Jeanne LeCLERCQ born about 1559 in Of Valenchinne, Les Deux, Normandy, France. She died in Ypres, Belgium ?. She married Jean MERCER on 18 Oct 1579 in Southampton, Hampshire, England.
Spouse: Jean MERCER born on 18 Oct 15__ in Of Tourney, Normandy, France. He died in Ypres, , Belgium, ?
Children: Paul merchant of Southhampton, married __ Pryaulx; Daniel dier of St. Olave, Southwark, Surrey, married Sarah Hublon; Francis clerk, rector of Godmanston, Dorset, will proved 1/31/1668; Samuel; Peter; Anna married Peter Pryaulx; Elizabeth married Stroud & Blanchard; Judith married __ Johnson; Female married Strowde; Hester married Nathaniel Bachiler
Spouse: Nathaniel BATCHELDER
Children: Stephen; Anna born circa 1625 married Daniel Du Cornet of Middleburge Holland, merchant; Francis born circa 1628; Nathaniel born circa 1630 died 1/19/1709-10; Benjamin born circa 1632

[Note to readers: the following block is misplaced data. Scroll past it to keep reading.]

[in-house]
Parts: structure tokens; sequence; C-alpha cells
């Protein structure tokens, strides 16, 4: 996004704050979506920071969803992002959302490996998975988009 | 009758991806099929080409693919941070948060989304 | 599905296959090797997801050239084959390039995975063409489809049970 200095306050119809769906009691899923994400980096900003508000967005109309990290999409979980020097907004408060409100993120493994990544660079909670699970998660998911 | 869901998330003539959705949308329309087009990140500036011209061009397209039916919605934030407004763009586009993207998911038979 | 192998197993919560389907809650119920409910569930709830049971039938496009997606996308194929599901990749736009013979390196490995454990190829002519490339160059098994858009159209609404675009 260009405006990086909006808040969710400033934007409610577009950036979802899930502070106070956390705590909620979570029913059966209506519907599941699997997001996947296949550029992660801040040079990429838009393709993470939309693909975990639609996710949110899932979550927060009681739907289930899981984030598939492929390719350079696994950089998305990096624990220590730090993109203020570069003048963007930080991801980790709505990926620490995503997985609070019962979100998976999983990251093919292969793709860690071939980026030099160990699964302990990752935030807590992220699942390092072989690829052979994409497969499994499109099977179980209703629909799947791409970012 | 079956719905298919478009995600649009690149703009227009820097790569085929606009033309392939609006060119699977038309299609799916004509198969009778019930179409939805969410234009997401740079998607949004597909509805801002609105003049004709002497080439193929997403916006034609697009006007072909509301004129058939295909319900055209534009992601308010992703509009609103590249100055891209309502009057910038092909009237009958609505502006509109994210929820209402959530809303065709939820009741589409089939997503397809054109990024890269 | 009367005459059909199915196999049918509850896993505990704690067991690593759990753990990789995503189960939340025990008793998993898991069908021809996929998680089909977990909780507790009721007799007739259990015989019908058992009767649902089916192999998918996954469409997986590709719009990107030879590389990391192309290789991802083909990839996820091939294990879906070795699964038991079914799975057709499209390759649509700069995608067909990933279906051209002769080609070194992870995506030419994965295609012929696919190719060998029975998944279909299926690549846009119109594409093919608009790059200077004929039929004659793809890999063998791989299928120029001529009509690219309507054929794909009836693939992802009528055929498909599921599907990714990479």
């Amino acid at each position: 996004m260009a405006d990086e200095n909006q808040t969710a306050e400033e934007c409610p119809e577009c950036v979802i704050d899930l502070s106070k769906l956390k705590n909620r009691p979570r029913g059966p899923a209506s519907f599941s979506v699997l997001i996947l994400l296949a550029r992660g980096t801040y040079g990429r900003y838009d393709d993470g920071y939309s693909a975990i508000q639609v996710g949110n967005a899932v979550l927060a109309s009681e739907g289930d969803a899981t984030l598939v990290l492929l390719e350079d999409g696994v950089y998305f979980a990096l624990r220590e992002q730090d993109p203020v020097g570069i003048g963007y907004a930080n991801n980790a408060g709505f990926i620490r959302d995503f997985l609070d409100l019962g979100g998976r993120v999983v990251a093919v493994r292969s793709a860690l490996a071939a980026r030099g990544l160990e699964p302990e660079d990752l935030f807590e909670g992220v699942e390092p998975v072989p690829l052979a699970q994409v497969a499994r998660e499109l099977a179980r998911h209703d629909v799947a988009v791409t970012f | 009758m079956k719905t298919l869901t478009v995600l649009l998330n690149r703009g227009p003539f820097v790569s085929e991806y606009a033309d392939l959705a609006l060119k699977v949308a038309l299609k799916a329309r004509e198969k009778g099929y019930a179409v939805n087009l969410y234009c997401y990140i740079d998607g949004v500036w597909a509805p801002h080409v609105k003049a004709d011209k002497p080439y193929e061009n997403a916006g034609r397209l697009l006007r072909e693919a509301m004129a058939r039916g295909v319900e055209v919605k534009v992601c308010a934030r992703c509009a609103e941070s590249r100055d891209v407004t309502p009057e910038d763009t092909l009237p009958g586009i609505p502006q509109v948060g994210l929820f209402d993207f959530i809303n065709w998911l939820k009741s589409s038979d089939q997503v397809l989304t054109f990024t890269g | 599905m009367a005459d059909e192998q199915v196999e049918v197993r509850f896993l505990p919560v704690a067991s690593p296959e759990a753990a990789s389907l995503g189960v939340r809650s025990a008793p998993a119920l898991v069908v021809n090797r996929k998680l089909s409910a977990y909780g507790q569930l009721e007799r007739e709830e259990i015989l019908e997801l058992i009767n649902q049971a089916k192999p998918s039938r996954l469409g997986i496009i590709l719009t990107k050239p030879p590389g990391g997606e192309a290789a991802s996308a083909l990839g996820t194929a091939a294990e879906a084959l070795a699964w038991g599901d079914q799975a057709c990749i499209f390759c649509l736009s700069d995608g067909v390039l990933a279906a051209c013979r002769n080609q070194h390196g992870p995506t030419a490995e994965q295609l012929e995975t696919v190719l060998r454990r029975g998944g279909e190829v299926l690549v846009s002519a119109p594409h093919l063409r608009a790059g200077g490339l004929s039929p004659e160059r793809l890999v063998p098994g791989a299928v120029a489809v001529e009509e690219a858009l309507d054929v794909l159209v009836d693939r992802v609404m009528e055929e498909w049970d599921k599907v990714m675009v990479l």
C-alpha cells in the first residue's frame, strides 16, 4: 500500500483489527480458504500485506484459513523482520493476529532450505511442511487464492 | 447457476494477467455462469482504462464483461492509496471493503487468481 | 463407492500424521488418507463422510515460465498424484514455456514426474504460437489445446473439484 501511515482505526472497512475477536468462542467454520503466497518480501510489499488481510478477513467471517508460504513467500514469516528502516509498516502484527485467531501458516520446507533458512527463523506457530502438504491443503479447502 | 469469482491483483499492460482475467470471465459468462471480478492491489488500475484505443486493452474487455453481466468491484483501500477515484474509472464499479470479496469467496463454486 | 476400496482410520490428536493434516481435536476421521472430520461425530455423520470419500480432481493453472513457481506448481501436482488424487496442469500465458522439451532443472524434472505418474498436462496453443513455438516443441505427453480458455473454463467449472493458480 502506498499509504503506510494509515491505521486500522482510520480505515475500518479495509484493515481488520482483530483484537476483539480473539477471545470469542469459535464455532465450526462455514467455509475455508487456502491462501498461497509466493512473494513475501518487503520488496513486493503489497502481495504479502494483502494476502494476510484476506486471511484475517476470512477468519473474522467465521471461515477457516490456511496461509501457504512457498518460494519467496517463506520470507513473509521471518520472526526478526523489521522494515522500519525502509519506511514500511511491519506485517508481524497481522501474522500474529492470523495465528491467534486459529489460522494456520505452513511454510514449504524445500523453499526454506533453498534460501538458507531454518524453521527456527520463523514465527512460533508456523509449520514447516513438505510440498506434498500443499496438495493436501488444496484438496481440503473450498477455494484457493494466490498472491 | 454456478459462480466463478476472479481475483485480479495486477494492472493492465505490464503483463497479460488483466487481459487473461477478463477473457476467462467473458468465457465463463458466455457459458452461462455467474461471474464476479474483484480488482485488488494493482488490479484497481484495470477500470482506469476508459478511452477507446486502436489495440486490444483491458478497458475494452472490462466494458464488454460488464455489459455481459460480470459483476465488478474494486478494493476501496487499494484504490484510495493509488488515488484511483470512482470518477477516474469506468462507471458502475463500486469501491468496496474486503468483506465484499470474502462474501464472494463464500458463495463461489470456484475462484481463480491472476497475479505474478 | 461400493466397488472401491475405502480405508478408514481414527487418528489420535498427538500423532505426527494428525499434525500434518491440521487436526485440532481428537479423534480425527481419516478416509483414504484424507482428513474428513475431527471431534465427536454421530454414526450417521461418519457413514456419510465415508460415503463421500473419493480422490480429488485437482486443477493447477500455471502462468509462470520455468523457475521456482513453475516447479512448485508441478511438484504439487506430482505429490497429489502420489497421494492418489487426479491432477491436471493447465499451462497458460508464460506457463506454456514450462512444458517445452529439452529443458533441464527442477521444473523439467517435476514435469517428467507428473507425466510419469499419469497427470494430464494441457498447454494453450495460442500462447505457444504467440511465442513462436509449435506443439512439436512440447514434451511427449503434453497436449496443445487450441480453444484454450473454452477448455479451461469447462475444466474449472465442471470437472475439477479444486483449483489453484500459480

Batchelder/Batcheller Genealogy by F.C. Pierce: Paul Mercer, of Southampton, merchant, 6 June, 1661, will with a codicil dated 7 June, proved 9 Sept., 1661. To be buried in Godhouse Chappell within Southampton town. Thirty cloth mourn- ing gouns to be distributed amongst thirty poor men and women inhabitants of said town, every goun being worth near upon thirty shillings a piece. To Mr. William Bernard, vicar of Holywoods church, five pounds. To the common poor of the English and French churches gathered in said town one hundred pounds. For a remembrance to John, Jacob and Paul Pryaulx, Mary the wif of John Lamport, Elizabeth, Catherine and Thomasme Pryaulx, the son and daughters of late Capt. Peter Pryaulx, my cousins, to each of them the sum of ten pounds at one and twenty years of age. To my sister Elizabeth Blanchard, for a remem-brance, my second best diamond ring. And as concerning the hundred pounds (principal) due by her son John Stroad, his obli- gation dated 2 February, 1645, my will is that out of it he shall pay unto Francis Mercer, my brother and executor, thirty pounds and another thirty pounds unto Jane and Elizabeth Godsell, the daughters of his sister Jane, now the wife of John Hill, or the survivor of them at twenty-one or days of marriage. The remainder of the said John Stroad's debts is hereby discharged and acquitted him forever. To my sister Judith Johnson, widow, a yearly annuity of twenty pounds during her natural life; and to her daughter Mary, the relict of late James Chipchase, my niece, and after her decease to child or children equally to be divided, the sum of two hundred pounds. To her sister Jane, the relict of late Gideon de Lawne, my niece, and after to her child or children my jewel of pendent diamonds, etc., valued at one hundred pounds, with one hundred pounds in money. To my brother Peter Mercer, during his natural life, a yearly pension of forty pounds, providing that the legacy given him by the last will of our deceased brother Daniel Mercer shall remain properly for my use as my own and proper goods. As for his only daughter Hester, now the wife of Thomas Cary, my dear niece, I having already fully paid and satisfied her debts, etc. (references to her contract of marriage dated 12 May, 1600), she shall have two hundred pounds, etc. Item, I do give to her brother, my nephew, Thomas Mercer, and after his decease to his children or child begotten in wedlock, the sum of fifty pounds. To Susan and Anna Mercer, the daughters of my deceased nephew William Mercer, one hundred pounds equally to be divided etc., and if anything can be produced by their mother Susan Mercer, widow, from her late deceased husband's debtors it shall be (after decease) equally divided by her three children, named Paul, Susan and Anna Mercer, upon an account of a judgment of eleven hundred pounds by their said mother acknowledge heretofore unto me. To the children of my brother Francis Mercer, clerk, named Peter, John, Francis, Jane and Hester Mercer, to every one of them one hundred pounds at twenty-one or days of marriage, etc. To the four children of my deceased brother Daniel Mercer, for a remembrance, five pounds apiece at twenty-one. Item, I give unto "my niessce Anna de (sic) daughter of late Nathaniel and Hester Bachiler, now the wife of Daniel du Cornet, of Middlebrough, merchant," as a marriage portion, three hundred pounds current Flemish money or, in lieu thereof, one hundred and four score pounds current English money, at my executors' choice. To her three younger brothers, my nephews, named Francis, Nathaniel and Benjamin Bachiler, two hundred pounds, to be equally divided amongst them or the survivors of them. I give unto the grandchildren of my deceased sister, Anna, begotten on the body of my late "niessee" Mary, the wife of late John Bachiler, vizt unto their eldest son, named John Bachiler, sixty pounds, unto his sisters Mary, Anna and Margaret Bachiler, and unto their brother Paul Bachiler six hundred, to be by them four equally divided (they under twenty-one years of age). To Hester Mansbridge, the relict of late Richard Mans- bridge, for a remembrance, thirty pounds; and I acquit and discharge her of all debts, etc., which she or her late husband owe to me; and if she happen to decease before me my will is that her daughter Hester Gushing, or her child or children lawfully be- gotten on her body, shall have and enjoy the above mentioned legacy bequeathed unto her above named mother. Certain ser- vants. The residue to my dear brother Francis Mercer, Clerk, and his forever, whom I make the only executor, etc. ; but in case h2 shall happen to deacese before the accomplishing and perfecting of it then my desire is that my dear nephews Dr. John Pryaulx and Paul Pryaulx, of London, merchant, with Henry Pitt and Mr. Joseph de la mott of Southampton, merchants, or any three or two of them, will be pleased and are hereby empowered and authorized to accomplish and perform the contents of this my pres- ent will, etc., as being selected to be my overseers. In the codicil he provides that in case his clear estate should not amount to three thousand two hundred pounds proportional deductions and abatements should be made on the legacies pious uses, Hester Cary and Anna du Cornet's sums excepted. May, 142.